Back in August 2018, Pure Storage announced the acquisition of StorReduce, a start-up company with a nifty data de-duplication engine. That technology has been put to good use and now appears in ObjectEngine, a backup-to-flash data protection solution.
As previously highlighted, I looked at StorReduce in 2015 and was quite positive about the technology. The StorReduce solution tackles a potentially big problem in the public cloud. Data ingested into platforms like S3 have no client-facing de-duplication applied. This means if you store ten copies of the same data, you’re charged ten times. This can be quite an issue for backup, where data can be based off a single static O/S image or taken as full snapshots.
- Pure Storage Acquires StorReduce
- Data Protection in a Multi-Cloud World
- Rethinking Data Protection in Public Cloud
Obviously, the hyperscalers like Google and AWS could well be de-duplicating behind the scenes (and would be mad not to), but these benefits are not passed on to the customer. So, StorReduce was developed to sit as a gateway to S3, de-duplicating the data as it is written, rehydrating it back on the way out. Savings can be significant, depending on the type of data being stored; those savings help justify investing in the software.
Rewind a little to Pure Accelerate May 2018, and in a 1:1 session, Brian Schwarz explained that many customers have started using FlashBlade as a backup target because of the fast backup it offers and possibly more important, fast restore times. The problem here though is that FlashBlade has no native de-duplication and if your backup platform doesn’t offer it, then that’s a lot of additional expensive storage being used.
The answer is clearly to build in de-duplication. By acquiring StorReduce, Pure gets the technology to solve the data optimisation problem. It also provides the capability to extend the paradigm a little further and offer data offload to the public cloud. Thus we see the premise of ObjectEngine. A flash-to-flash-to-cloud solution that “modernises” the existing data model of disk-to-disk-to-tape. The ObjectEngine appliance acts as a gateway and de-duplication engine for backup applications that talk S3. Data is written to both a local object store for fast backup/restore and can also be written to the public cloud with a cloud instantiation of the software.
Fast Backup & Restore
Historically, the performance levels seen when writing to and reading from de-duplicating devices was pretty asynchronous. Writing could be fast, whereas restores could be slow. IBM tried to tackle this problem about five years ago with a combination of ProtecTIER software (the Diligent acquisition) and FlashSystem software. HPE also talks a lot about restore performance in relation to their StoreOnce platform, which aims to optimise for the same performance problems.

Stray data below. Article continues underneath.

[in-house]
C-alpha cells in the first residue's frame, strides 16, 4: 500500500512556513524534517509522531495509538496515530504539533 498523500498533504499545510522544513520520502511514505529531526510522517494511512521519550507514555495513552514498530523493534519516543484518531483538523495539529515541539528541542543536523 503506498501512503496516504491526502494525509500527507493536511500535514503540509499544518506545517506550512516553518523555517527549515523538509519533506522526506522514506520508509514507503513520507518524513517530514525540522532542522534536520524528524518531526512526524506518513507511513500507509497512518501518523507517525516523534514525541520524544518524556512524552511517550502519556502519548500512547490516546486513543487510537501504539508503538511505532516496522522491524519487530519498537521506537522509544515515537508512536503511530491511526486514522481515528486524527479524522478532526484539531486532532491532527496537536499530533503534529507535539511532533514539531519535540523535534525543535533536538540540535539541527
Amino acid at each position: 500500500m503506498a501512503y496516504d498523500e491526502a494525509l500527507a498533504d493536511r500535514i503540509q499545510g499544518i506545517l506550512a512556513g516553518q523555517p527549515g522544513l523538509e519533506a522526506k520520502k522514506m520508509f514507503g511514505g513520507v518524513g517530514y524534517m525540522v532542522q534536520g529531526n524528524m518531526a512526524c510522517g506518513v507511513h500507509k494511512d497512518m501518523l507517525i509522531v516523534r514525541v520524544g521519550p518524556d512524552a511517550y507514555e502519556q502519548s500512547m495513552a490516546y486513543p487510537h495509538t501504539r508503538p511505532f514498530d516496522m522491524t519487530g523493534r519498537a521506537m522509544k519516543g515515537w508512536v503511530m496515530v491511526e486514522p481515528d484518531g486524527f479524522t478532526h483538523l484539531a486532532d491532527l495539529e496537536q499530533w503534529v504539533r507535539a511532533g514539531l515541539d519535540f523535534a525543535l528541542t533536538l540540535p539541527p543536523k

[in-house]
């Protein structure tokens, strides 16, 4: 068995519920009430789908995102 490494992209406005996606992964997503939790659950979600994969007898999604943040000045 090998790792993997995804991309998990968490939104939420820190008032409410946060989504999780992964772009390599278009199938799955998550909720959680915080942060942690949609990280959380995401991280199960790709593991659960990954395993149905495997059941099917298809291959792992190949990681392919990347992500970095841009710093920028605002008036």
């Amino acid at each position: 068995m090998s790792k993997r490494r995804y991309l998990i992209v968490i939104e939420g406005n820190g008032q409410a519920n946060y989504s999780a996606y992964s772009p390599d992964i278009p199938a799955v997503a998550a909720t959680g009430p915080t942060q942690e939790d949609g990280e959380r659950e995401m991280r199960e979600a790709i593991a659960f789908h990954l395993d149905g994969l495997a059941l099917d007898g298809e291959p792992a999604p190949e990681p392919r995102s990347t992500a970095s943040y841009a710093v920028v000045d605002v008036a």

De-duplicating and rehydrating data needs to take into consideration how the data will be used. There’s no point implementing the most efficient and 100% guaranteed collisionless de-duplication algorithm if the performance characteristics make it unusable. Remember also that de-duplication and encryption processes can make backup data highly random in I/O profile. So, any underlying storage solution needs to be able to meet that requirement. High parallelism is a key value of FlashBlade, so it’s easy to see why Pure Storage combined ObjectEngine and FlashBlade together as a backup solution.
Cloud and On-Premises
ObjectEngine comes in two flavours. There’s OE//A270 – a 4-node cluster with up to 25TB/hour backup capability and 15TB/hour restore. Alternatively, OE//Cloud runs in AWS and scales to 100+ TB/hour and can protect up to 100+ PB of capacity in a single global namespace. In both instances, customers need a backup solution that can write to the S3 API. Data can, of course, come from either a Pure Storage array or third-party solution; it depends on what the backup software supports.
Was the acquisition of StorReduce about saving customers money or is there a more opportunistic move in play here? ObjectEngine could be a way to drive more adoption of FlashBlade as an object store, especially for backup data. However, Pure Storage specifically calls out Data Domain as a competitor to ObjectEngine. This makes me wonder if there is more of a competitive play going on. Pure can now offer primary storage (block and file – FlashBlade and FlashArray) and also meet the data protection needs of prospective customers with traditional backup software and Data Domain. Even the migration process is simple. ObjectEngine is simply added as a new storage target within the backup software. Data can be migrated over time or allowed to cycle round through natural attrition.
The Architect’s View
OK, it may be slightly cynical to assume that StorReduce was acquired to simply build a competitive product. However, as a solution, ObjectEngine is merely a de-duplication target and not a backup platform. Data is stored in the format specified by the backup software and this makes it impossible to use the data for other purposes, without having a way to use backup software to recover it. This begs the question as to how ObjectEngine should be compared to the likes of Rubrik, Cohesity or even NDAS. When the backup software vendor still owns the data format, that vendor is still needed to make that data available for other purposes.
You can see perhaps why I’m curious as to whether this is simply a product for competitive take-out or whether it forms the basis for future data re-use. Hopefully, some of this may be explained at Pure Accelerate later in the year.
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